It would be disingenuous to deny that similar motivations underlined the use of certain images in my own monograph on photography in central India (Camera Indica, 1997). I included certain images of myself, some labeled as such and some not; many readers will not recognize my presence in the latter. That was an attractive possibility, for it allowed me to move through a number of different positions (analyst, participant, local consumer and so on). There were also a set of practical and ethical factors: paying photographers to make images of myself facilitated a whole set of encounters under the aegis of client, and the money I paid for the images seemed an equitable way of compensating them for their time. But there was also a cruder set of imperatives at work: the images help establish the reliability of my testimony.
The ethical intersubjective loop that I hoped to record was also evident in the cover image of Ramlal, the brother of a villager named Hira with whom I had felt very close. I had once photographed Hira holding a photograph of his deceased father in a manner that is very common in the village — the physical cradling of an image for the purposes of making another image is an accepted way of showing respect and affection for deceased individuals.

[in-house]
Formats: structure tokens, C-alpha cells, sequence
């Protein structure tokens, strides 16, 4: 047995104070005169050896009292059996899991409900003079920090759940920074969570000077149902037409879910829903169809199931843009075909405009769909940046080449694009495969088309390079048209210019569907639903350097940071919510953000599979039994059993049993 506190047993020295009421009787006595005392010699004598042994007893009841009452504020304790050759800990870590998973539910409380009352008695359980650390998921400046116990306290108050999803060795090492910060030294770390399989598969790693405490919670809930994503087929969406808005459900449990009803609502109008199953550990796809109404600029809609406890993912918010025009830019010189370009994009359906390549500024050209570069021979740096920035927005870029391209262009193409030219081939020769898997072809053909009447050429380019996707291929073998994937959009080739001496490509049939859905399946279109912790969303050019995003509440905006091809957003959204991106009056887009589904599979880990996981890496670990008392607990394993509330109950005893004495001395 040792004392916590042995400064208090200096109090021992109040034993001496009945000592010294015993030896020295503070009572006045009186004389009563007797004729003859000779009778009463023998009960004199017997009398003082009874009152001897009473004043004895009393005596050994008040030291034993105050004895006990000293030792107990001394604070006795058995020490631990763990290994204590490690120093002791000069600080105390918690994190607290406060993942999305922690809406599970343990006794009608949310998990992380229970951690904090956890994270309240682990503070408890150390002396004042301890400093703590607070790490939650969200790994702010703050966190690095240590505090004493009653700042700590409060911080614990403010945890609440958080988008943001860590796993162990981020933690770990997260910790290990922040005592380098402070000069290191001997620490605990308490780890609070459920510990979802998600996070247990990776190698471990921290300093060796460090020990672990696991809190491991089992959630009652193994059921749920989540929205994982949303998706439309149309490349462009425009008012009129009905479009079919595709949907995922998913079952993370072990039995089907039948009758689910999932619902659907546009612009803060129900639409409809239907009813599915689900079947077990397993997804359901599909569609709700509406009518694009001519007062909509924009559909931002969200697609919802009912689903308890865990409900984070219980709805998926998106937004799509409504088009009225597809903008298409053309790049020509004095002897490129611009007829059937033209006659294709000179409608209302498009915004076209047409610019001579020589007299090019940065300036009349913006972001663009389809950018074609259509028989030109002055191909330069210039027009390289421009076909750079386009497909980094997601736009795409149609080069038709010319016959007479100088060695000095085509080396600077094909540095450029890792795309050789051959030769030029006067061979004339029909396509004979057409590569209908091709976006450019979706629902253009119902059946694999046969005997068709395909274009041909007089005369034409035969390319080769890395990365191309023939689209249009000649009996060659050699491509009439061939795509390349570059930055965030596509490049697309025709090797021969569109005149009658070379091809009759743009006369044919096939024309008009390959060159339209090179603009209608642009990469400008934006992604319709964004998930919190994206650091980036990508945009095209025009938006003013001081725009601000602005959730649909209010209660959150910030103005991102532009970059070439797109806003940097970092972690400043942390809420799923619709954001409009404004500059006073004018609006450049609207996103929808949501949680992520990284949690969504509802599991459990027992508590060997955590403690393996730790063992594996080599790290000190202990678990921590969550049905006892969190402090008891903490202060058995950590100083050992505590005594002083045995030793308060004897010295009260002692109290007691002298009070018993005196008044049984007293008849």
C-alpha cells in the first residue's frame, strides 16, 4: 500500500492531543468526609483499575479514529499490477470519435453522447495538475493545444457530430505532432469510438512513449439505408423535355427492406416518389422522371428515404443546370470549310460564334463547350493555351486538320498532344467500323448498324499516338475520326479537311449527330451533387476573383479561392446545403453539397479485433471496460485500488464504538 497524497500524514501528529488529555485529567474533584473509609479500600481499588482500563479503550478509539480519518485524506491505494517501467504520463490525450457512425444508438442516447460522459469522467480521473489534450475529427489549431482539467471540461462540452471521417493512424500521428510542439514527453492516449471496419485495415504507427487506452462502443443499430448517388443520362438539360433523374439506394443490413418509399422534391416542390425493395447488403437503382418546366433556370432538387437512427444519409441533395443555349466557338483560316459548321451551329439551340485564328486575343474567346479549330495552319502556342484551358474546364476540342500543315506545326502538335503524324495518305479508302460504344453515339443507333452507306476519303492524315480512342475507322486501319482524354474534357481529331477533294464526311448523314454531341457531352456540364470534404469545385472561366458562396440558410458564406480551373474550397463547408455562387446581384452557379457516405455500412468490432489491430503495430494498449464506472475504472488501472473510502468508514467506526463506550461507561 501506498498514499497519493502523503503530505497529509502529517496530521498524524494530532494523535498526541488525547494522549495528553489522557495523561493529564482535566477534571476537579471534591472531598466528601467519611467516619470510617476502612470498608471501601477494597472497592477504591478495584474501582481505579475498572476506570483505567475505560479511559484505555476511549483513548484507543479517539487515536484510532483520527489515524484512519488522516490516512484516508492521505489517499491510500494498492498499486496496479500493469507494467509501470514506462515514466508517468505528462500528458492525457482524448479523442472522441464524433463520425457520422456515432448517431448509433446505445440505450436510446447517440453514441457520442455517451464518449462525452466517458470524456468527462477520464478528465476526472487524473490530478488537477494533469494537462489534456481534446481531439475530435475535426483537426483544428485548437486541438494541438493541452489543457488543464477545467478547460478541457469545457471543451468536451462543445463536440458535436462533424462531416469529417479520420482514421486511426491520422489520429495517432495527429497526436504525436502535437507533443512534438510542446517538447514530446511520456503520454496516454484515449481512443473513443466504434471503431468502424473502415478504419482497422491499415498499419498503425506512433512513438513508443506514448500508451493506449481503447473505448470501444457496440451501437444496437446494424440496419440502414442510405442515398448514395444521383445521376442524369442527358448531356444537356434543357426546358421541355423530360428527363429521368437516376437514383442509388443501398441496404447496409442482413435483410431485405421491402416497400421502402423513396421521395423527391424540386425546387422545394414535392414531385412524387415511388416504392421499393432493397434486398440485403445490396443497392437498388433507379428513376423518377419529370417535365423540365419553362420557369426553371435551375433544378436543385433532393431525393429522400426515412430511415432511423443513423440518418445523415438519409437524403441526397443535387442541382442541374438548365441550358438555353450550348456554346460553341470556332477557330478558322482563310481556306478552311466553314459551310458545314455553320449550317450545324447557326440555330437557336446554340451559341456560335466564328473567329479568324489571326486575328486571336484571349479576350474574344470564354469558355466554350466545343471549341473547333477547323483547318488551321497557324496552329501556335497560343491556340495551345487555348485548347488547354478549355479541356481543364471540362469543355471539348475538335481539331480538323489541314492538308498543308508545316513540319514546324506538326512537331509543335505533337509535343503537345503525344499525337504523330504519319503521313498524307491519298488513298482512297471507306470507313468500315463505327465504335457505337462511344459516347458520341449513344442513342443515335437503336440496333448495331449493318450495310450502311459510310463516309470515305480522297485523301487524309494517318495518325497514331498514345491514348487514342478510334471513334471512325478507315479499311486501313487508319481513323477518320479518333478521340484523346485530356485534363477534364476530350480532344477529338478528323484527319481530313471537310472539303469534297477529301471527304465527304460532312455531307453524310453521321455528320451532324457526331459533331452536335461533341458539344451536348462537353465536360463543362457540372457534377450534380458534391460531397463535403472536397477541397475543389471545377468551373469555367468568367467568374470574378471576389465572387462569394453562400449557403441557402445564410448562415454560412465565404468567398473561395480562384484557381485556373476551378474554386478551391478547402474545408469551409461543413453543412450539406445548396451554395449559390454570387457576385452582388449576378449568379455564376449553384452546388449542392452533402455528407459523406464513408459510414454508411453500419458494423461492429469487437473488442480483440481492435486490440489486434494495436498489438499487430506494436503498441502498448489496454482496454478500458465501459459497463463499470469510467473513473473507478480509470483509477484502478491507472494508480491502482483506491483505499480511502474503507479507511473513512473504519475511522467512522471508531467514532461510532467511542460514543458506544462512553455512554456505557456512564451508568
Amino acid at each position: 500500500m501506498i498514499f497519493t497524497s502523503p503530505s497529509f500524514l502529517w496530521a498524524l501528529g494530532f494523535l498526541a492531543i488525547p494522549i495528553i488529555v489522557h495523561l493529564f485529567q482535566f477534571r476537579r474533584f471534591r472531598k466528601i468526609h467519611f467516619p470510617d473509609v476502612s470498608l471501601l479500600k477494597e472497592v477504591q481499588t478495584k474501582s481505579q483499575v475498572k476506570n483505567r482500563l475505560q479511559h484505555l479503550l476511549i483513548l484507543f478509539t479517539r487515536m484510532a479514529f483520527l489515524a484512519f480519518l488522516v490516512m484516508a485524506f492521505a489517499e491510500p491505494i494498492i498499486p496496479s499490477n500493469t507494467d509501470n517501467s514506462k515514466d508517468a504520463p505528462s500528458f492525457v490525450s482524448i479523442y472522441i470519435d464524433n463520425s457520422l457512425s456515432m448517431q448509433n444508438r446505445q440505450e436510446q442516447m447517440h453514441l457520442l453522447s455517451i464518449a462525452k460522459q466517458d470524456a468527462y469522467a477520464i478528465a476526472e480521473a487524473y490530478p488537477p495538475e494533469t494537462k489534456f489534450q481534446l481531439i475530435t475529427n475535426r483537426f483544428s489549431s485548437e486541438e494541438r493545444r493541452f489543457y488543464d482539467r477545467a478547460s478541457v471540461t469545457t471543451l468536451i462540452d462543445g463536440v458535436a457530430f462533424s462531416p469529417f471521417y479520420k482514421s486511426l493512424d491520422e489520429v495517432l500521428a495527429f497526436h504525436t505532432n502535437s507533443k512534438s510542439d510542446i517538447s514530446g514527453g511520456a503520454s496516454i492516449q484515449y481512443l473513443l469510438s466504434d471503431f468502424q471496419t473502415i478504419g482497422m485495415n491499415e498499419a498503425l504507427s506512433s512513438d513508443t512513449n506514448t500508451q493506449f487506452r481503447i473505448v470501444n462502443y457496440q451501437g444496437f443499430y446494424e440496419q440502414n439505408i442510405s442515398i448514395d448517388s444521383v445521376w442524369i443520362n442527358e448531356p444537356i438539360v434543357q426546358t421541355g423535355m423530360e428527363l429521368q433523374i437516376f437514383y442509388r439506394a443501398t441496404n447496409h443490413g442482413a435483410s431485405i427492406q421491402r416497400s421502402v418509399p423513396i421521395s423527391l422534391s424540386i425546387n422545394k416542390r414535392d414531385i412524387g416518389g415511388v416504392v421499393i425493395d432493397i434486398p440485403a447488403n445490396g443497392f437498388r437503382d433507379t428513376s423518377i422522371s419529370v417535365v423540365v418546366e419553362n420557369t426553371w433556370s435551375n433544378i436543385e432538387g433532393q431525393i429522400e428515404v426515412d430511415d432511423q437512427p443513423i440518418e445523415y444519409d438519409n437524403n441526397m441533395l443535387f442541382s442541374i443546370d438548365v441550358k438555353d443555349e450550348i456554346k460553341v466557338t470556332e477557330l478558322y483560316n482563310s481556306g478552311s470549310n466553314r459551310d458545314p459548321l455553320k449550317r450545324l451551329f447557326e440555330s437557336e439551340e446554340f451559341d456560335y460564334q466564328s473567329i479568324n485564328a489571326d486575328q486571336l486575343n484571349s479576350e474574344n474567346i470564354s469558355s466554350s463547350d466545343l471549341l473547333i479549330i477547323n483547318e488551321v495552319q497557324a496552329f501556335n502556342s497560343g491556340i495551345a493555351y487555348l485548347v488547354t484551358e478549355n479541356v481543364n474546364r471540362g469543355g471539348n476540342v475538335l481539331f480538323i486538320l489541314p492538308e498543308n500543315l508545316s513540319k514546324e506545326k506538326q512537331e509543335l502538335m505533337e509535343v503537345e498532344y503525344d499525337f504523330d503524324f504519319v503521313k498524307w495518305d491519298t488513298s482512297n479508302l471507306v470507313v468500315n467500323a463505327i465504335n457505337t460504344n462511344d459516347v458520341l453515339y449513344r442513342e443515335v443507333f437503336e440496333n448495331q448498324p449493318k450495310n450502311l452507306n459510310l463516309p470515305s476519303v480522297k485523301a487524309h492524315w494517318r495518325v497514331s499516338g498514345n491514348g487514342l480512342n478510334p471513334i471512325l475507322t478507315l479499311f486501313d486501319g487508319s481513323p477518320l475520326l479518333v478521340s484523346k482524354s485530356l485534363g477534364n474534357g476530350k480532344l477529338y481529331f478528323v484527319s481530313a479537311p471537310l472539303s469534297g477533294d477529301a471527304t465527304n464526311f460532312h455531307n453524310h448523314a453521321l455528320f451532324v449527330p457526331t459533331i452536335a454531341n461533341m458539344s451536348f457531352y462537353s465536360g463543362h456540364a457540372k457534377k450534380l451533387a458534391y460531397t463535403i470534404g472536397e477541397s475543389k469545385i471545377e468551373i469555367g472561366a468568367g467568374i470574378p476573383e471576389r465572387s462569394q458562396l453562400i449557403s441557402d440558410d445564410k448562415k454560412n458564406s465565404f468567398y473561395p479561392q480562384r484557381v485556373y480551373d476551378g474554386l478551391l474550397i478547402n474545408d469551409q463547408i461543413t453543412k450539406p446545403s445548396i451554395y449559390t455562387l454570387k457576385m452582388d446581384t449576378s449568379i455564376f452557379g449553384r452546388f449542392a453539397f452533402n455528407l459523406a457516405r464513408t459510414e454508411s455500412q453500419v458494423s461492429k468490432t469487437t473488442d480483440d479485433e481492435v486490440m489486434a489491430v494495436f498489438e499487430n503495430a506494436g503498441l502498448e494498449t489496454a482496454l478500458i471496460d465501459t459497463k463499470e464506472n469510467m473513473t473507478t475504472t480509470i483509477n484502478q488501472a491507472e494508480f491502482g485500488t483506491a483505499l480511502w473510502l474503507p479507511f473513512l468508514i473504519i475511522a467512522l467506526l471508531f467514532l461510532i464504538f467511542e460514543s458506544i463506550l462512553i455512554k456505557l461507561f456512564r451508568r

About a decade after I had first met him, Hira was tragically killed by a train while crossing the railway tracks in the nearby town. Subsequently, I photographed his brother Ramlal in the same fashion, cradling the photograph I had earlier taken of Hira. I decided to use this image on the cover because it summed up many of the central themes in the book: the role of photography in social relations; a photograph’s role as memorial; and the materiality of images; I also knew it would mean a great deal to Hira’s mother. But beyond this was also, of course, a declaration of my own reliability. “Trust this book, from the pen of someone who was sufficiently intimate to participate in the production of the images circulating in this society.”